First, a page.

Korean unification: A risk and an opportunity for China

North and South Korea could soon be prepared for political talks, challenging China's strategy and investment in Pyongyang. Photo: AP

NEW YORK, March 25, 2013 ― Critics argue that the Chinese government is turning North Korea into its own dependent tribal state in the wake of growing economic integration and political relationship between China and North Korea. China’s extensive and growing economic interests in North Korea are turning the region, once dominated by former President Kim Jong Il, into a 21st-century “colonial state.” Consequently, the Chinese government will have the incentive and ability to stand as an obstacle for any future reunification of North and South Korea.

While its economic interests in North Korea may become more important for Chinese business, they will never match its economic interests in trade with the United States and Europe. Chinese government officials are focused first on formulating a comprehensive Korean policy that benefits them, not North Korea. In spite of the economic possibilities, this policy has not been primarily about business thus far.

Consider China’s gains from this strategy; the net economic returns to the Chinese government from its Korean involvement have so far been negative. Over the past 30 years, China has invested billions of dollars in direct aid to North Korea, and in return has received very little in economic return. Rather, Beijing’s interest in North Korea has revolved around Chinese national security and its international political policies. This has been the main reason China has opposed any form of reunification or reconciliation between North and South Korea.

North Korea may not have realized that its neighbor, China, views it mostly as a buffer and an irritant against western nations, like the United States. Whether it has realized this or not, the regime has been happy to take the money, pursuing its own motives just as China has pursued its own motives. Chine has strong motives for spending billions to sustain this economically depressed region, and the North Korean regime has motives for making itself the indispensible buffer for China.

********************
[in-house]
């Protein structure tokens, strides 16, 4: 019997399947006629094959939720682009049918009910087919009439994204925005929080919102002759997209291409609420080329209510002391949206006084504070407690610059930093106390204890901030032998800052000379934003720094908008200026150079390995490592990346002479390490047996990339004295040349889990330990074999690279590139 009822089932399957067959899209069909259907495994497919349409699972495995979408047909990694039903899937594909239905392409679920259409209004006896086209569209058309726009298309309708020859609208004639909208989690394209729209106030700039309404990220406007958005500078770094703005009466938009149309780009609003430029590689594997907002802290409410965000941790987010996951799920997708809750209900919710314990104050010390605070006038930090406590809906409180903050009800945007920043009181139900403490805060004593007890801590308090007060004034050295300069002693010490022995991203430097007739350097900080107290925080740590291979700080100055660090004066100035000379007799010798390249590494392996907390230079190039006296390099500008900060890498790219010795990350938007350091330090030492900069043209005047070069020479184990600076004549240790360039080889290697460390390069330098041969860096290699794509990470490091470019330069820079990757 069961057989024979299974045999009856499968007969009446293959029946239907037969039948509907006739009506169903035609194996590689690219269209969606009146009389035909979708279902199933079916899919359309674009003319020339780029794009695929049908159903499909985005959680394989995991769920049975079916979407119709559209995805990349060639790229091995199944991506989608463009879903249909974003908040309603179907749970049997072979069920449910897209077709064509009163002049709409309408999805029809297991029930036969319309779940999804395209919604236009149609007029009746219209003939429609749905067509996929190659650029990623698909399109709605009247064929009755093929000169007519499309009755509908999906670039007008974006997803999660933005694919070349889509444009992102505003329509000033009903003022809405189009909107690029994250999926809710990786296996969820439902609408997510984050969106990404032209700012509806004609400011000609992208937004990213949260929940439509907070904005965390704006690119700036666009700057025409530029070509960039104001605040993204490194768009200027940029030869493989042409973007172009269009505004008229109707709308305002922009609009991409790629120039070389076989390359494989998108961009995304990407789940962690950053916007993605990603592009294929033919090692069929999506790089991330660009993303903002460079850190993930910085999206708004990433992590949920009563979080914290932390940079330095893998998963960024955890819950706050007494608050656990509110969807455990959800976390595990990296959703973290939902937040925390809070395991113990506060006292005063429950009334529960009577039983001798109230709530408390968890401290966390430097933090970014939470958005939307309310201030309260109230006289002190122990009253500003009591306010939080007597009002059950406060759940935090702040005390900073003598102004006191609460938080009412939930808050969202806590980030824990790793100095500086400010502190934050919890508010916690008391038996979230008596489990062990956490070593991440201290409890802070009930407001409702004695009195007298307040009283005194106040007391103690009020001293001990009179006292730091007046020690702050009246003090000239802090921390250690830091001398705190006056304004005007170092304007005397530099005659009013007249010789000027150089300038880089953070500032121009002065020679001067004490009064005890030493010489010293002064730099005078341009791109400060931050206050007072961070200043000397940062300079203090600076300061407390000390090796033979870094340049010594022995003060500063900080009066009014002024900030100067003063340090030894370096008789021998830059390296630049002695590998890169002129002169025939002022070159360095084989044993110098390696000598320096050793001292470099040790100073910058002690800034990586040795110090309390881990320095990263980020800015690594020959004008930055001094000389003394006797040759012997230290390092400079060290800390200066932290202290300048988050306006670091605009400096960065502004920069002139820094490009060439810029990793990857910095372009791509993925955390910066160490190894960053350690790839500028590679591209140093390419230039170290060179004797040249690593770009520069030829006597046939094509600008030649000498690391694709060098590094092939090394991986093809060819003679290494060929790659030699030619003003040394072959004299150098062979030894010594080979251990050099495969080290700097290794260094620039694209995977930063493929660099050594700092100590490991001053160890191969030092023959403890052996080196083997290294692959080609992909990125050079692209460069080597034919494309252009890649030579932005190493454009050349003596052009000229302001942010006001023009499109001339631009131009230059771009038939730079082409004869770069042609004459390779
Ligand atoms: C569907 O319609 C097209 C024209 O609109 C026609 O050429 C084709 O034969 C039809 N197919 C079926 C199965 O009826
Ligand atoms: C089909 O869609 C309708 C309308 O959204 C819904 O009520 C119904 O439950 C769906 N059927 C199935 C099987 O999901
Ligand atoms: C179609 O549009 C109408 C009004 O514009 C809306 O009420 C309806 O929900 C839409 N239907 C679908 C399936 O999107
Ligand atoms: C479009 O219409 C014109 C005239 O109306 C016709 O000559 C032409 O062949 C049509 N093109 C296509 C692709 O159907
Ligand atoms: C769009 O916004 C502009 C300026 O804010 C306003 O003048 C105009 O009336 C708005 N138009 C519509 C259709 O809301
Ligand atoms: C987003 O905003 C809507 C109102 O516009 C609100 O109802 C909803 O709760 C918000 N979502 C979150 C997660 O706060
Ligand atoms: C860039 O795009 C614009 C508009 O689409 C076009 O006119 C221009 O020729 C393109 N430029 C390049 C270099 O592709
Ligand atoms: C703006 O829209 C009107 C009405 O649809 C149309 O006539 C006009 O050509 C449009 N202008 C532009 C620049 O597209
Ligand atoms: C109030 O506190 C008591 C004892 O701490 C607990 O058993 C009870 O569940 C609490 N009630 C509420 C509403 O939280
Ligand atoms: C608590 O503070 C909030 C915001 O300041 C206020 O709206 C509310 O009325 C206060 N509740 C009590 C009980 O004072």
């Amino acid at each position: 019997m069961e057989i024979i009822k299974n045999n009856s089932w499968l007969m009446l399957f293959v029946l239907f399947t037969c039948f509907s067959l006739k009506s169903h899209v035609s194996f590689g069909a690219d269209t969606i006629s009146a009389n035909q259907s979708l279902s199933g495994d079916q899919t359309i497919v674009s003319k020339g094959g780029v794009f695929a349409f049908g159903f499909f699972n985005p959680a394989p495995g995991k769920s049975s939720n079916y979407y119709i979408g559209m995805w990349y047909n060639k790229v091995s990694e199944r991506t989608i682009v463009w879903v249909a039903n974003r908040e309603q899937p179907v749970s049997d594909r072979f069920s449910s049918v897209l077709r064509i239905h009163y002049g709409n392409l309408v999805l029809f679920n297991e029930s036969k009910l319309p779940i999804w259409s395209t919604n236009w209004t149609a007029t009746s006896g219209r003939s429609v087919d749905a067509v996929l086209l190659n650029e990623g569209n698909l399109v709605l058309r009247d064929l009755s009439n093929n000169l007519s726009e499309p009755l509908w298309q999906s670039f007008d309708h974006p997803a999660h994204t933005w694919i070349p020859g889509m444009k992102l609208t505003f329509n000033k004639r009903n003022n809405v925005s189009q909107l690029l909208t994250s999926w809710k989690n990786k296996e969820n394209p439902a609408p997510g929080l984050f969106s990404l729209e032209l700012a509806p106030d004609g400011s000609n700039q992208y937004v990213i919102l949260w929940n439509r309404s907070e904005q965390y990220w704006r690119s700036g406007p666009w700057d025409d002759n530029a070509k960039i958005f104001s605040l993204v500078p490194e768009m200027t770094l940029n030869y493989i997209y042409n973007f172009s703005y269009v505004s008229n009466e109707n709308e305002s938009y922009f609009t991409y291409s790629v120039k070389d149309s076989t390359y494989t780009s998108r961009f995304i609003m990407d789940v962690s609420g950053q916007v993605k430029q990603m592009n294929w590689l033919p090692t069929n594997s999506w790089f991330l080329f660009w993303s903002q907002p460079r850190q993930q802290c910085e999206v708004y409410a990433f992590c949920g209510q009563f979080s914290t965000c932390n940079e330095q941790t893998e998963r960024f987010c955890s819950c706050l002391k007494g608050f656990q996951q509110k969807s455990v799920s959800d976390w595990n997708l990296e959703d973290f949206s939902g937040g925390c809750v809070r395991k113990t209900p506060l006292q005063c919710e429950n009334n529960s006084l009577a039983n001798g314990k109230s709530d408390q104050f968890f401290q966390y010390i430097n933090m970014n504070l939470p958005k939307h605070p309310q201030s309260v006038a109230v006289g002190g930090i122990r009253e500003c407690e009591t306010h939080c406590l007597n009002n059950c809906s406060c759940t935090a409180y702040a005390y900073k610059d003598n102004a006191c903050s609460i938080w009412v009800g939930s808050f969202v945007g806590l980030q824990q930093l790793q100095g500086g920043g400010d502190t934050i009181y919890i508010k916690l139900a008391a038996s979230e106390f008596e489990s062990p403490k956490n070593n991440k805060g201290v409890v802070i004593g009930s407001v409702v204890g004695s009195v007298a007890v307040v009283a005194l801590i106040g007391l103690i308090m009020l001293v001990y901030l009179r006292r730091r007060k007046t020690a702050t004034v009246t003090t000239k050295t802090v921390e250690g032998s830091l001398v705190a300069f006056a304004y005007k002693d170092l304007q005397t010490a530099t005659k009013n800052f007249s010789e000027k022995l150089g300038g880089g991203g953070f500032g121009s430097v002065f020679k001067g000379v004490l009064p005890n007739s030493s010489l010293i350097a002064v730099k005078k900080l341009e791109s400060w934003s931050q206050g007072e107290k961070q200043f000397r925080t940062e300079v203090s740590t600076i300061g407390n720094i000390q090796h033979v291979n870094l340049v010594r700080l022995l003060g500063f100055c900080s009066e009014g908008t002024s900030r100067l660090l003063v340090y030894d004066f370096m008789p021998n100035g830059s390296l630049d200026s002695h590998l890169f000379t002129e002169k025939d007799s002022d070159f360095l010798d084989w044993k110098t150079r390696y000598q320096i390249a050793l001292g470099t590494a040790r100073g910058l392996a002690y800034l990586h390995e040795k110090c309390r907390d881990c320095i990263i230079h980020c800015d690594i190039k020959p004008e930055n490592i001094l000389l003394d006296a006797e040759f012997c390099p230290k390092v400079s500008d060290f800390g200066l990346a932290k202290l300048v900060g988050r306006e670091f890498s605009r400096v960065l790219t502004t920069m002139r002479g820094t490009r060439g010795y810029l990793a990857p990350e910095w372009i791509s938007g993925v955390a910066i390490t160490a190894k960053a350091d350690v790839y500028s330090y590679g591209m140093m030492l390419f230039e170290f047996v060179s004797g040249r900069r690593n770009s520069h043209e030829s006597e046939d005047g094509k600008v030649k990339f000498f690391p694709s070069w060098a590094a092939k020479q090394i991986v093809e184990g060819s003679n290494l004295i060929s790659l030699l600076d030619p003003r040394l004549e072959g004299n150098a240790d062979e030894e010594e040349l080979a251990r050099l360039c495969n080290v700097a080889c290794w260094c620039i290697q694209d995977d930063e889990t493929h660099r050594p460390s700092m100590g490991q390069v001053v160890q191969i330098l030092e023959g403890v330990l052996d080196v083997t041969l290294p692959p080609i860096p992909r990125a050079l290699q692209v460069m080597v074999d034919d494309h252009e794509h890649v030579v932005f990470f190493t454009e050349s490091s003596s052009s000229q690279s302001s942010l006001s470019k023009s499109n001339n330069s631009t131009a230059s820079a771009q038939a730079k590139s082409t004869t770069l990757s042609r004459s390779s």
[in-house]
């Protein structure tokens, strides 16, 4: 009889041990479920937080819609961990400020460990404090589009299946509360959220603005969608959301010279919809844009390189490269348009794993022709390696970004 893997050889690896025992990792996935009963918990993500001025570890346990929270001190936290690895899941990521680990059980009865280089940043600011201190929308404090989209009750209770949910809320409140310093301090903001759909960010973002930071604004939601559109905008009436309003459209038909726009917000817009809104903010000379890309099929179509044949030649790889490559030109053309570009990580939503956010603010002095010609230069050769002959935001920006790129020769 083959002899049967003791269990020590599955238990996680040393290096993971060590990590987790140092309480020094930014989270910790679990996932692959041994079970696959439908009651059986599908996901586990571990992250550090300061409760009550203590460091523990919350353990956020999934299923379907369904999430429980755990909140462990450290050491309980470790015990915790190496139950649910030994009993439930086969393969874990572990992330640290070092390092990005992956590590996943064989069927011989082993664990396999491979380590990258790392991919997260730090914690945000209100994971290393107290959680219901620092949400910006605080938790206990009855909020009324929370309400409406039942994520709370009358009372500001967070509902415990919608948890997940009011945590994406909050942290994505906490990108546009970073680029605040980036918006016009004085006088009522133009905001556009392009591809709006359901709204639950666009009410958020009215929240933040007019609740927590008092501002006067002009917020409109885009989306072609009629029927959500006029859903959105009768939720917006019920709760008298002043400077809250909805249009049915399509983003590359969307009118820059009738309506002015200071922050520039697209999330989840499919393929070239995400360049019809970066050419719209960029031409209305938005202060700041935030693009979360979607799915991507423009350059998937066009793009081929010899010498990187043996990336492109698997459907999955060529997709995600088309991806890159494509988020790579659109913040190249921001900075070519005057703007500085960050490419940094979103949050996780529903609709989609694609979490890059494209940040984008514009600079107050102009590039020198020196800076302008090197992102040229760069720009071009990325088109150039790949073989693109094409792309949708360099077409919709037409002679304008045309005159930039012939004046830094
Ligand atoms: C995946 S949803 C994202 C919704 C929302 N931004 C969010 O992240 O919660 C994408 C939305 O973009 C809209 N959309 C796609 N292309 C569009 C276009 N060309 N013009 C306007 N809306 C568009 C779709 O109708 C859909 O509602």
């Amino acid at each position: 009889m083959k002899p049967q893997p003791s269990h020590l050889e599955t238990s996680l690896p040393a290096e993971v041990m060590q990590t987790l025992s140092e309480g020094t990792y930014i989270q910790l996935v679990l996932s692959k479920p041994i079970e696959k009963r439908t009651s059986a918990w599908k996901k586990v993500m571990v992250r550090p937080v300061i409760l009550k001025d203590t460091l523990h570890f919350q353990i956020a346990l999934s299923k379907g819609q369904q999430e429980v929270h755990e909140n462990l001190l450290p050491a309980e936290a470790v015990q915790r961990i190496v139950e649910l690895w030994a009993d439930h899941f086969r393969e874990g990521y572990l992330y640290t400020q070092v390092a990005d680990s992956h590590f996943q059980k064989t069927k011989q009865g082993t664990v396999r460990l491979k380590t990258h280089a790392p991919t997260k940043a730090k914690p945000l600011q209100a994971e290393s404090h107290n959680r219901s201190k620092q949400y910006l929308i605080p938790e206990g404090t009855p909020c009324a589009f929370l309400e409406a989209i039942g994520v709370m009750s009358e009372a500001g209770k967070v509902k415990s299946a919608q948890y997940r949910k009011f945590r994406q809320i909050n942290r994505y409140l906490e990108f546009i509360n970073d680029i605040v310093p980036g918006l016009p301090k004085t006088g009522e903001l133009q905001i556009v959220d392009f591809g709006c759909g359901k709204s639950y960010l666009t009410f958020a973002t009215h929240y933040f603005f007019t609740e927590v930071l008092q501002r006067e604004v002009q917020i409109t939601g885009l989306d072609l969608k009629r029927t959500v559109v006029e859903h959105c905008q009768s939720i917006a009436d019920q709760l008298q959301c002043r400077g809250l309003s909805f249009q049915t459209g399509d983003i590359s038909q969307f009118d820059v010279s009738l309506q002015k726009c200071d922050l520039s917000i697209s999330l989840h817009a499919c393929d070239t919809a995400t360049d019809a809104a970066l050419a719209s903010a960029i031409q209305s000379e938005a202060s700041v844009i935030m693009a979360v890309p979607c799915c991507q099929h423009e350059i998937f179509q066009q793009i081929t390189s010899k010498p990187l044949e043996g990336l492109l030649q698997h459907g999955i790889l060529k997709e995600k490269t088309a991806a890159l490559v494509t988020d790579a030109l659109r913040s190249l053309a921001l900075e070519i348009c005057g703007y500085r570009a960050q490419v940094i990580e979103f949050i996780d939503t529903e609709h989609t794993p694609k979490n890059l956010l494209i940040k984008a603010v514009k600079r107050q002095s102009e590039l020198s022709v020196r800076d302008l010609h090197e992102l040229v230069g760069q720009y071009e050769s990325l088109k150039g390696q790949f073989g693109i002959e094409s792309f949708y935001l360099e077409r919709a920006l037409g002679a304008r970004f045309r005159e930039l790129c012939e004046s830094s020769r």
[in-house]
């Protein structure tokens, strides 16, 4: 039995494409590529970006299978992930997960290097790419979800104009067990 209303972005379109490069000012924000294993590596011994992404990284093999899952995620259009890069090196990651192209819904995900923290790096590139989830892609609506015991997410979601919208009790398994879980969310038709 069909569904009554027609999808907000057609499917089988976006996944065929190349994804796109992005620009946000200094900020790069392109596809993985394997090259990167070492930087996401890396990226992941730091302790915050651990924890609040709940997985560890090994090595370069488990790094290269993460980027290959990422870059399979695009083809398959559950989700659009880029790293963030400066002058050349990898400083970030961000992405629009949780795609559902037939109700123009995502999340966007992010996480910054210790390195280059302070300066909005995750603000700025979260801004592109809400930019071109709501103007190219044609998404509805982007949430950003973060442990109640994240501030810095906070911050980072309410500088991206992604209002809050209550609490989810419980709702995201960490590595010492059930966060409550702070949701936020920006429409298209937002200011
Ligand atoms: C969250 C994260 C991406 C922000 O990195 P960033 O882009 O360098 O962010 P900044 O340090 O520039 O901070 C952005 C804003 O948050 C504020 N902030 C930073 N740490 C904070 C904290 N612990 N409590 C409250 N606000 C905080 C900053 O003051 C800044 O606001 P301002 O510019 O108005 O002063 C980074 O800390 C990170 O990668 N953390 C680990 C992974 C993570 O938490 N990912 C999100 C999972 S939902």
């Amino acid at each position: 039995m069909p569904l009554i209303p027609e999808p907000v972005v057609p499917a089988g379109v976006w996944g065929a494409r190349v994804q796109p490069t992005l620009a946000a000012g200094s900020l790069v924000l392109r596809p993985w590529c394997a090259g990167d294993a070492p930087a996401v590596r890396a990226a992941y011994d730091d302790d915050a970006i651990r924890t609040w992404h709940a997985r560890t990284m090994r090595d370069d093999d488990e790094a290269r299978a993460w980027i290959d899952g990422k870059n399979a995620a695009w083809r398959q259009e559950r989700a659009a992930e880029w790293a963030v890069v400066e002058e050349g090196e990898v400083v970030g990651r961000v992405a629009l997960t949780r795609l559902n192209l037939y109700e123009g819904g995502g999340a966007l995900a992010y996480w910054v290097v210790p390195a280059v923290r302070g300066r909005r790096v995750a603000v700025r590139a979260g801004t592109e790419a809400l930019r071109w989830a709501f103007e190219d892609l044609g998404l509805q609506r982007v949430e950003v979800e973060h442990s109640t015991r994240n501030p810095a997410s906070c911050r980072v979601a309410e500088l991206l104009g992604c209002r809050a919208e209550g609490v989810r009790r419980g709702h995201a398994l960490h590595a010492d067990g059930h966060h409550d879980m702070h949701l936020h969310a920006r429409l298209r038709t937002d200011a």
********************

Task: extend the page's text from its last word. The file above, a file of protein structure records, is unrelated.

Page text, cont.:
It appears to some East Asian policy experts that the survival of the Kim dynasty is critical to the success of China’s security operations, which would be severely challenged if North Korea ended this relationship. The two nations effectively hold each other hostage, each depending on the other, China having made a bargain that it can’t easily walk away from.

If it loses its grip on North Korea, China faces a variety of dangerous scenarios. One would be for the extremely nationalistic North Koreans to seek support from western countries on better terms than it gets from China, otherwise going its own way in the world, a nuclear wildcard on the Chinese border. Another would involve rapprochement with South Korea, which given the enormous level of mutual distrust would be difficult. However, it would also be popular with a lot of South Koreans, creating pressure which South Korea’s government might find almost impossible to resist. China would find a less unpredictable Korea on its border, but a much more powerful one. 

The North Korean regime has a lot of leverage against the Chinese government, which it might apply if China becomes too aggressive about pushing its political interests in Pyongyang. North Korea’s nuclear arsenal changes the game in the region, and its missile program underlines that fact. China is seeing a more independent North Korea, one that has bargaining chips to play with Russia, Japan, South Korea, and the United States.


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A unified Korea would be a potential powerhouse, joining South Korea’s vibrant economy with the North’s nuclear facts on the ground. If China looks at this in the long term, it may see that Korea would be a better neighbor as a stable and independent economic powerhouse, one no longer dependent on China, but also no longer dependent (from the South) on the United States for security guarantees.

Risk comes with opportunity, and opportunity requires risk. China’s current course with North Korea comes with no real economic advantages, and it creates instability, which is the opposite of the security that China seeks. 

 


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